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July 21, 2020

What to expect in Washington (July 21)

President Trump and Treasury Secretary Steven Mnuchin met with Senate Majority Leader Mitch McConnell (R-KY) and House Republican leader Kevin McCarthy (R-CA) on a next coronavirus bill yesterday (July 20). Secretary Mnuchin said the package will address concerns that expanded unemployment benefits are a disincentive to return to work and include tax credits "that incentivize businesses to bring people back to work" and for personal protective equipment (PPE) and safe work environments. He also said, "We're going to have big incentives, money to the states for education, for schools that can open safely and do education." Both he and Rep. McCarthy said the emerging Republican proposal would include the payroll tax cut sought by the President, and press reports said deferring the taxes is also an option. McCarthy said the plan would call for more direct payments.

In his remarks following the meeting, President Trump said they had made a lot of progress and, on one of his key proposals, "We're discussing probably a total of 10 different elements. But payroll tax cut is a very important one … I think, hopefully, we'll get there, but we're talking about a lot of things, not just the payroll tax cut." The President also indicated the intention to resume coronavirus briefings, which some Republican lawmakers have urged, and said he is fairly certain drug companies are "going to have the vaccine, they're going to have therapeutics, and it's going to start taking place very shortly."

Senator McConnell is set to brief Republican senators during today's regular policy lunch, saying yesterday he would be "socializing what we've been discussing with the administration over the last two weeks with our members." He emphasized the need for liability protections, said "kids in school, jobs, and healthcare will be the theme of the proposal," and "you can't pass the bill in the Senate without the Democrats, and we'll begin to talk with them as well." Bloomberg reported Senator McConnell as saying that Republicans will present a plan as a "starting point" for talks with Democrats "hopefully as early as this week."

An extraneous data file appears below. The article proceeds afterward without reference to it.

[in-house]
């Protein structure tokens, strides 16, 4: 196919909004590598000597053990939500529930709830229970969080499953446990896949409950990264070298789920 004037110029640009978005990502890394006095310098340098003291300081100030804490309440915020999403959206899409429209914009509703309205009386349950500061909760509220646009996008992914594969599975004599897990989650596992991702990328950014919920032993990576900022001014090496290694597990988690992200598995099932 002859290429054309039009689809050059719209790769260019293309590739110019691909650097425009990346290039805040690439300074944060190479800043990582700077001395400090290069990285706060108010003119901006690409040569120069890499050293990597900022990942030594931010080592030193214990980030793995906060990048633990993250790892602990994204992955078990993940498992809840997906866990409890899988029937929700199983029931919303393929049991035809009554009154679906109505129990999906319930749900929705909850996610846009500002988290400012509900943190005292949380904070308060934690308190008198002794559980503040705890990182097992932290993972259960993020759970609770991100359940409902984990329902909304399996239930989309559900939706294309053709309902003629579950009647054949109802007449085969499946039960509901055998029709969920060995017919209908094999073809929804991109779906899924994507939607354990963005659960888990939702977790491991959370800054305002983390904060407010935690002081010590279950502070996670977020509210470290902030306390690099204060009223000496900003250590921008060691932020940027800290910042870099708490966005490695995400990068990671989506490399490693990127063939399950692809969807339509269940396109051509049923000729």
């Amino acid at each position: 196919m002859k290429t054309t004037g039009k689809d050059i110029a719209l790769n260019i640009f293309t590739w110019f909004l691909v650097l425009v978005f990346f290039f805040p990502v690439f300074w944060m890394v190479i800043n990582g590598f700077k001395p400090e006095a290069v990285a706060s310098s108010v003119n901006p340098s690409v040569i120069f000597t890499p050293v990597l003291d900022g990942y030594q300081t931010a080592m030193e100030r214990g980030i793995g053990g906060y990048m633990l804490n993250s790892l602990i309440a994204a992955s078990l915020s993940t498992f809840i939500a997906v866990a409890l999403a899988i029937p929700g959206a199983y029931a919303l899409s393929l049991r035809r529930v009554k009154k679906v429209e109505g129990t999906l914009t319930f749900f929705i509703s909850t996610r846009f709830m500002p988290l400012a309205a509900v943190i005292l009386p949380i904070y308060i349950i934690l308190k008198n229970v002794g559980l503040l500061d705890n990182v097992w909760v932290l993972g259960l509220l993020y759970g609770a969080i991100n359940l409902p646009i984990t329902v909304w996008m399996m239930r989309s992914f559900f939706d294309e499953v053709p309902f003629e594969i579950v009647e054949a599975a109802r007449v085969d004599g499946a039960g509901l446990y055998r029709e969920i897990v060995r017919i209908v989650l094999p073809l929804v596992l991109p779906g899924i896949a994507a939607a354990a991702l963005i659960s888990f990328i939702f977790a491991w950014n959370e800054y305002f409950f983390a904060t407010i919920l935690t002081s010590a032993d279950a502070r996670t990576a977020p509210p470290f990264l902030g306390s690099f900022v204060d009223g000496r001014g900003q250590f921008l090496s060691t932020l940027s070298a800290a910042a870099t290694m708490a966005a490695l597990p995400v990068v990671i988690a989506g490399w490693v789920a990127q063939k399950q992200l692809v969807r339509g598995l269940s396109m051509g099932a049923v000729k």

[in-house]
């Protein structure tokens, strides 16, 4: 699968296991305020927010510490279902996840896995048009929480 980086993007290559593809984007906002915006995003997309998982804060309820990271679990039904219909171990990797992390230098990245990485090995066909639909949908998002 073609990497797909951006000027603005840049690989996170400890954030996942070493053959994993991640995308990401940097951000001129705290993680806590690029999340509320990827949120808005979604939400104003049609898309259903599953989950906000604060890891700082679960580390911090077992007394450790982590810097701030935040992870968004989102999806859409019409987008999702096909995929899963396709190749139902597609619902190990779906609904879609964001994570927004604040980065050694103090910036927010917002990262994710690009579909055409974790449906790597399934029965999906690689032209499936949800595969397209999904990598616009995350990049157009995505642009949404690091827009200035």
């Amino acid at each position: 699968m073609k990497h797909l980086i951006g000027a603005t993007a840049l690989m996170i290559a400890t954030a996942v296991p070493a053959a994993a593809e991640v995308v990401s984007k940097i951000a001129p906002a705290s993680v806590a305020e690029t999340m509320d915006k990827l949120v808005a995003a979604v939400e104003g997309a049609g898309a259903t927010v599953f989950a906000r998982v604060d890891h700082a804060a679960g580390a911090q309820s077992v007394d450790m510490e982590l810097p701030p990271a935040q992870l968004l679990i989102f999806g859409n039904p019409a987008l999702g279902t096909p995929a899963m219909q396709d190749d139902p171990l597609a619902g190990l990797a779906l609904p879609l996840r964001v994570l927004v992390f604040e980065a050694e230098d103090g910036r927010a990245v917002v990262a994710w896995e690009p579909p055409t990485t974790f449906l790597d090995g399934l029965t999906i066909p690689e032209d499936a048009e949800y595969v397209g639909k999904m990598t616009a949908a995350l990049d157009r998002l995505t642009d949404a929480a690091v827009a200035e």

Also today, Treasury Secretary Steven Mnuchin and White House Chief of Staff Mark Meadows will meet with House Speaker Nancy Pelosi (D-CA) and Senate Democratic leader Chuck Schumer (D-NY). On the Senate floor yesterday, Senator Schumer said "it appears that the Republican proposal is unlikely to meet the moment" and called for bipartisanship to reach a deal with enhanced unemployment benefits set to expire at the end of the month.

The House today will complete consideration of the William M. (Mac) Thornberry National Defense Authorization Act for Fiscal Year 2021 (H.R. 6395).


Presumptive Democratic presidential nominee Joe Biden is set to announce a plan to increase access to childcare, provide free preschool, and boost access to care for older Americans and those with disabilities. "Biden's campaign puts the price tag at $775 billion over 10 years and says it would be fully covered by rolling back tax breaks for real estate investors with incomes over $400,000 and taking steps to increase tax compliance for high-income earners," Politico reported. Bloomberg reported a campaign official as saying Biden would target like-kind exchanges and seek to "prevent investors from using real estate losses to lower their income tax bills." The like-kind issue has been raised by other Democrats, including former Treasury Secretary Larry Summers, who in a 2019 op-ed on alternatives to a wealth tax called for addressing IRC Section 1031 exchanges, which he said "allow real estate investors to sell property, take a profit, and defer paying taxes on those profits so long as they reinvest them in similar investments."


Yesterday, Treasury and the IRS issued final regulations permitting a taxpayer to elect to exclude from its inclusion of global intangible low-taxed income (GILTI) items of income subject to a high effective rate of foreign tax, along with proposed regulations that would conform the subpart F income "high-tax exception" to the finalized GILTI high-tax exclusion. The final regulations adopt the threshold rate of foreign tax of 18.9% to determine whether an item is subject to "high tax" and the consistency requirement that the election applies to all "related" CFCs. See EY Breaking Tax News.

The Office of Management and Budget Office of Information and Regulatory Affairs (OIRA) has completed its review of carried interest proposed rules under IRC Section 1061.

A CNBC article discusses how repeal of the Affordable Care Act could mean a tax cut for wealthy individuals.


A Kaiser Health News article discusses the question of who pays for coronavirus testing.

The global EY Tax COVID-19 Response Tracker has been updated through July 9.

EY Webcasts this week include:

  • Today, July 21, US corporate income tax compliance,1:00 p.m. ET. Register
  • Friday, July 24, Tax in the time of COVID-19, 12:00 p.m. ET. Registration information is forthcoming.


Contact Information
For additional information concerning this Alert, please contact:
Washington Council Ernst & Young
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